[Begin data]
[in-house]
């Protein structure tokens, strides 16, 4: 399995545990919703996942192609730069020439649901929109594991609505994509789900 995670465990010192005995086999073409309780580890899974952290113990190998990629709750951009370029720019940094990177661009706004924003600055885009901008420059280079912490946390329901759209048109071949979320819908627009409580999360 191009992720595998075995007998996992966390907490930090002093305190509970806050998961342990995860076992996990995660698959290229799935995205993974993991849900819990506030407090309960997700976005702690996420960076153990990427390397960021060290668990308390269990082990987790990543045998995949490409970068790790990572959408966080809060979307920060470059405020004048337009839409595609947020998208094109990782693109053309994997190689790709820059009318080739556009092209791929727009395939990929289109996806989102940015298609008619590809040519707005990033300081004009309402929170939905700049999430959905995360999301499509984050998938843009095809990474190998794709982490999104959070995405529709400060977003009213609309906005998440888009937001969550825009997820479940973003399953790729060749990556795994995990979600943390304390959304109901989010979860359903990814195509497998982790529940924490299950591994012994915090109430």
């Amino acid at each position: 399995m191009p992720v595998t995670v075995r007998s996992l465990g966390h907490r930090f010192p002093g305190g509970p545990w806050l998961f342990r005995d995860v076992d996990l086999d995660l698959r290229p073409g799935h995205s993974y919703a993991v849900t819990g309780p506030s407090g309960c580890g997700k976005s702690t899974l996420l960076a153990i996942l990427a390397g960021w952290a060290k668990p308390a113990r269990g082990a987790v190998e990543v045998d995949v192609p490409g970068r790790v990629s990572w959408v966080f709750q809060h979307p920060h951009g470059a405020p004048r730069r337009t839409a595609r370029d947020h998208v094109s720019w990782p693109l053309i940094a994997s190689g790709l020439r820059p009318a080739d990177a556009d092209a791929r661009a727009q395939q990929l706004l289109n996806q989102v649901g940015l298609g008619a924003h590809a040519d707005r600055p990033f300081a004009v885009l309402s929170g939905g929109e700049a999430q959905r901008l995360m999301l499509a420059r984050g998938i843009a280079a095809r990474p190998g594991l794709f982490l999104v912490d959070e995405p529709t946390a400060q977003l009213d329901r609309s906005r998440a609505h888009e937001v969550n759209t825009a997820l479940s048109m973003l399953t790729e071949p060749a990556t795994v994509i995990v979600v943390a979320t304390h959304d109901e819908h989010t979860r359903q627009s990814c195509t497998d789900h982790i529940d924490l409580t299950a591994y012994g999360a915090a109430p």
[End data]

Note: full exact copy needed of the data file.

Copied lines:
[in-house]
């Protein structure tokens, strides 16, 4: 399995545990919703996942192609730069020439649901929109594991609505994509789900 995670465990010192005995086999073409309780580890899974952290113990190998990629709750951009370029720019940094990177661009706004924003600055885009901008420059280079912490946390329901759209048109071949979320819908627009409580999360 191009992720595998075995007998996992966390907490930090002093305190509970806050998961342990995860076992996990995660698959290229799935995205993974993991849900819990506030407090309960997700976005702690996420960076153990990427390397960021060290668990308390269990082990987790990543045998995949490409970068790790990572959408966080809060979307920060470059405020004048337009839409595609947020998208094109990782693109053309994997190689790709820059009318080739556009092209791929727009395939990929289109996806989102940015298609008619590809040519707005990033300081004009309402929170939905700049999430959905995360999301499509984050998938843009095809990474190998794709982490999104959070995405529709400060977003009213609309906005998440888009937001969550825009997820479940973003399953790729060749990556795994995990979600943390304390959304109901989010979860359903990814195509497998982790529940924490299950591994012994915090109430």
């Amino acid at each position: 399995m191009p992720v595998t995670v075995r007998s996992l465990g966390h907490r930090f010192p002093g305190g509970p545990w806050l998961f342990r005995d995860v076992d996990l086999d995660l698959r290229p073409g799935h995205s993974y919703a993991v849900t819990g309780p506030s407090g309960c580890g997700k976005s702690t899974l996420l960076a153990i996942l990427a390397g960021w952290a060290k668990p308390a113990r269990g082990a987790v190998e990543v045998d995949v192609p490409g970068r790790v990629s990572w959408v966080f709750q809060h979307p920060h951009g470059a405020p004048r730069r337009t839409a595609r370029d947020h998208v094109s720019w990782p693109l053309i940094a994997s190689g790709l020439r820059p009318a080739d990177a556009d092209a791929r661009a727009q395939q990929l706004l289109n996806q989102v649901g940015l298609g008619a924003h590809a040519d707005r600055p990033f300081a004009v885009l309402s929170g939905g929109e700049a999430q959905r901008l995360m999301l499509a420059r984050g998938i843009a280079a095809r990474p190998g594991l794709f982490l999104v912490d959070e995405p529709t946390a400060q977003l009213d329901r609309s906005r998440a609505h888009e937001v969550n759209t825009a997820l479940s048109m973003l399953t790729e071949p060749a990556t795994v994509i995990v979600v943390a979320t304390h959304d109901e819908h989010t979860r359903q627009s990814c195509t497998d789900h982790i529940d924490l409580t299950a591994y012994g999360a915090a109430p």